Last month, Angela Lunde began a series on negative behaviors.  Lunde wrote that a patient who acts out, or exhibits disruptive behavior, is communicating to you that they have an unmet need.  In the third part of her series, she reminds us that unmet needs generally fall into three broad categories: personal health, physical environment, and social environment.  In this part, Lunde, the chief writer for the Mayo Clinic’s Alzheimer’s blog and a dementia education specialist in the education core of Mayo Clinic’s Alzheimer’s Disease Research Center at the Abigail Van Buren Alzheimer’s Disease Research Clinic, addresses the patient’s unmet social needs.  The social environment, including relationships with others, shows just how deeply the losses a person with dementia suffers and how those losses affect their quality of life.  The caregiver is the one who can help the patient maintain the social part of their lives.  Lunde says these unmet social needs are what everyone craves and requires for basic human fulfillment.  The writer provides a list of these needs and offer details for each requirement.  Some of the items on the list include: meaningful activity and a sense of purpose, a sense of autonomy, a sense of identity, and understanding and being understood.  After the list, Lunde provides some techniques to help caregivers and families communicate with their patient with dementia.  Caregivers should don a positive disposition, use “little lies” to reduce stress for their loved ones, recognize that being rational and logical with someone who is not can only get you in trouble, and listen with your ears, eyes, and heart.  Overall, Lunde hopes that more people are now seeing disruptive behavior as the only way a patient with dementia can communicate that they have an unmet need.

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Patient wanders off while waiting for ride after medical appointment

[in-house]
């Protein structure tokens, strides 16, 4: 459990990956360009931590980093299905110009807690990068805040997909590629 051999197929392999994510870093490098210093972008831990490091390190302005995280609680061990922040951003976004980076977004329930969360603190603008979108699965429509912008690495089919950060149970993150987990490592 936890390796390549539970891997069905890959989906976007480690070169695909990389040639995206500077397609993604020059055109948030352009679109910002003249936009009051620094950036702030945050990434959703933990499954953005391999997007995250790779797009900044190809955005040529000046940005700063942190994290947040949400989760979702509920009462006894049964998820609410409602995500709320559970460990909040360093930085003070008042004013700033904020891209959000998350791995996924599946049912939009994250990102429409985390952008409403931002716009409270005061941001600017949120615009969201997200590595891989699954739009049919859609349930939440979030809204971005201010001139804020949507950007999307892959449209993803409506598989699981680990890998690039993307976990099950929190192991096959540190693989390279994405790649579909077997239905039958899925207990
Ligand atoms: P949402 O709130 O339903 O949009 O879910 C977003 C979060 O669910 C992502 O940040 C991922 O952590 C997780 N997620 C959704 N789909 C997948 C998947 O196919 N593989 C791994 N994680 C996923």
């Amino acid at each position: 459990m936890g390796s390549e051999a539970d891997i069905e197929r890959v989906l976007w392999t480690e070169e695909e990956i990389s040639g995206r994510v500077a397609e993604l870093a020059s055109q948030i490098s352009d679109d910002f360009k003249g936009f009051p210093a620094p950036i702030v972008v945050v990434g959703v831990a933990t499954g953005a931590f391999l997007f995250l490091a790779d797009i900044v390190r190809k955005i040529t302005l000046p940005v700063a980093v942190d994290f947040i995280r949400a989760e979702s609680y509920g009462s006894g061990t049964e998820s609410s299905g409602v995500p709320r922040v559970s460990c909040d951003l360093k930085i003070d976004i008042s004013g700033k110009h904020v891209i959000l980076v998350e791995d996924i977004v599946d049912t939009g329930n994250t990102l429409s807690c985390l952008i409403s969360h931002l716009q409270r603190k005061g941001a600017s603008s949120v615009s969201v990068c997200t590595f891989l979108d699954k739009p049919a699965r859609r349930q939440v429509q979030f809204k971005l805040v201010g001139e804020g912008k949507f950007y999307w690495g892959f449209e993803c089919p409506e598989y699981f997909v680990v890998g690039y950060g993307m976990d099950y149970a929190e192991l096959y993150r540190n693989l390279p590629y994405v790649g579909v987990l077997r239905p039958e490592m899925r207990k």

Reporter Nick Budnick addresses a tough question: Should patients with dementia ever be left unattended while out in the community.  Budnick, writing for The Oregonian, relates a recent event where an 82-year-old patient wandered off after a medical appointment.  The medical staff concluded the appointment for the patient, James Frederick Martin.  After talking about “going home” to an apartment he had not lived in for years, Martin left the medical facility, Budnick wrote.  Martin should have waited for a ride back to his residence from his medical transport, but before it arrived, he slipped away.  The incident resulted in a 21-hour search with K-9 teams and police alerts.  Fortunately, police found Martin alive and unharmed.  The obvious question to ask is, “Where was Martin’s caregiver?”  During his investigation, Budnick tried to get all the facts, but the police, the medical transport company, and the owners of the medical clinic cited privacy concerns and declined to answer some questions.  The lack of answers only leaves us wondering who is responsible for the incident.  Even if he has been safe before, Martin’s caregiver should not leave him alone at any point, said Kristrun Grondal, the Oregon program director for the Alzheimer’s Association.  Grondal said that even though the situation may seem safe, you never know when that moment comes when the patient is motivated to take off.  While the safety of the patient with dementia should be a top concern, if your loved one does wander off, Budnick suggested a few additional measures that offer some extra protection.  Some resources to consider include “safe return” bracelets and the emergency response system to help locate wandering patients.  In addition, an agency in Martin’s Northeast Portland vicinity offers volunteer escorts for patients, if for some reason, the caregiver cannot attend his loved one.  Budnick notes a rule of thumb supplied by some experts: If people cannot be trusted to drive, then they probably should not be trusted to use transit unsupervised.  The executive of the agency that provides escorts disagrees with that concept, which brings us back to the original question of responsibility for unattended patients with dementia and their ultimate safety.